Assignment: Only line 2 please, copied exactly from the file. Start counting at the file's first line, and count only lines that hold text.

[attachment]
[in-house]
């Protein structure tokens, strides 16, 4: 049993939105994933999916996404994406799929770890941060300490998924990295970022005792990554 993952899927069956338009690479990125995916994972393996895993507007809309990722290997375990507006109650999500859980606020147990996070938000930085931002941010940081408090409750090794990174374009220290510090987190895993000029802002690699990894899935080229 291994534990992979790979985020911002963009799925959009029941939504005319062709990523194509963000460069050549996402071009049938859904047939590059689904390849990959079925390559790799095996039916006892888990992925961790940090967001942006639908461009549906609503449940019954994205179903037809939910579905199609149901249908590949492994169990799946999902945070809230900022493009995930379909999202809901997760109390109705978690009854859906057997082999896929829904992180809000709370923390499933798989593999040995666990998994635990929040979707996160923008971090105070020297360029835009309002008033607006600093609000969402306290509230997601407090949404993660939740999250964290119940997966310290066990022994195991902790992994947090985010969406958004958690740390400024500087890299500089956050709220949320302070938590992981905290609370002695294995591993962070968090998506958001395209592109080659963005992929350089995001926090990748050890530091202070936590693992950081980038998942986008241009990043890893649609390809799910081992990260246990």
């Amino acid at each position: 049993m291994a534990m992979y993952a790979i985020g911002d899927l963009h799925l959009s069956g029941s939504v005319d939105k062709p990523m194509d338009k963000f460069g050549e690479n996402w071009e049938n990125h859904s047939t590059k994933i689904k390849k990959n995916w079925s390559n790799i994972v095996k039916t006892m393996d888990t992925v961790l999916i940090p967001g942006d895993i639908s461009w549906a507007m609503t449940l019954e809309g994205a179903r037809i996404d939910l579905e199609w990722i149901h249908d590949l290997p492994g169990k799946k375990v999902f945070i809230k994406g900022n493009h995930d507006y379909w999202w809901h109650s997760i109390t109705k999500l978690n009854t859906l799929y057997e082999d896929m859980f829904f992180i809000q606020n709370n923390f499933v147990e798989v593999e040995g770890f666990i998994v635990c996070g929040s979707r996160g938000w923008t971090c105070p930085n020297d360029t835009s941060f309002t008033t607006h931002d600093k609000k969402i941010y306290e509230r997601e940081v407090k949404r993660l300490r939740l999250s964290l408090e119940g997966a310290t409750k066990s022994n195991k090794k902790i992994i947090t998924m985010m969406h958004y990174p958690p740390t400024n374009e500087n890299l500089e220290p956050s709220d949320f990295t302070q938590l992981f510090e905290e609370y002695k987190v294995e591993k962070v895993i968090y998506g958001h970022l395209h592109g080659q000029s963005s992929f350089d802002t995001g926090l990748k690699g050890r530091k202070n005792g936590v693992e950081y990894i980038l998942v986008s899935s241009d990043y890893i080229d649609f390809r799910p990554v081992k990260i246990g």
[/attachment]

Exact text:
């Protein structure tokens, strides 16, 4: 049993939105994933999916996404994406799929770890941060300490998924990295970022005792990554 993952899927069956338009690479990125995916994972393996895993507007809309990722290997375990507006109650999500859980606020147990996070938000930085931002941010940081408090409750090794990174374009220290510090987190895993000029802002690699990894899935080229 291994534990992979790979985020911002963009799925959009029941939504005319062709990523194509963000460069050549996402071009049938859904047939590059689904390849990959079925390559790799095996039916006892888990992925961790940090967001942006639908461009549906609503449940019954994205179903037809939910579905199609149901249908590949492994169990799946999902945070809230900022493009995930379909999202809901997760109390109705978690009854859906057997082999896929829904992180809000709370923390499933798989593999040995666990998994635990929040979707996160923008971090105070020297360029835009309002008033607006600093609000969402306290509230997601407090949404993660939740999250964290119940997966310290066990022994195991902790992994947090985010969406958004958690740390400024500087890299500089956050709220949320302070938590992981905290609370002695294995591993962070968090998506958001395209592109080659963005992929350089995001926090990748050890530091202070936590693992950081980038998942986008241009990043890893649609390809799910081992990260246990």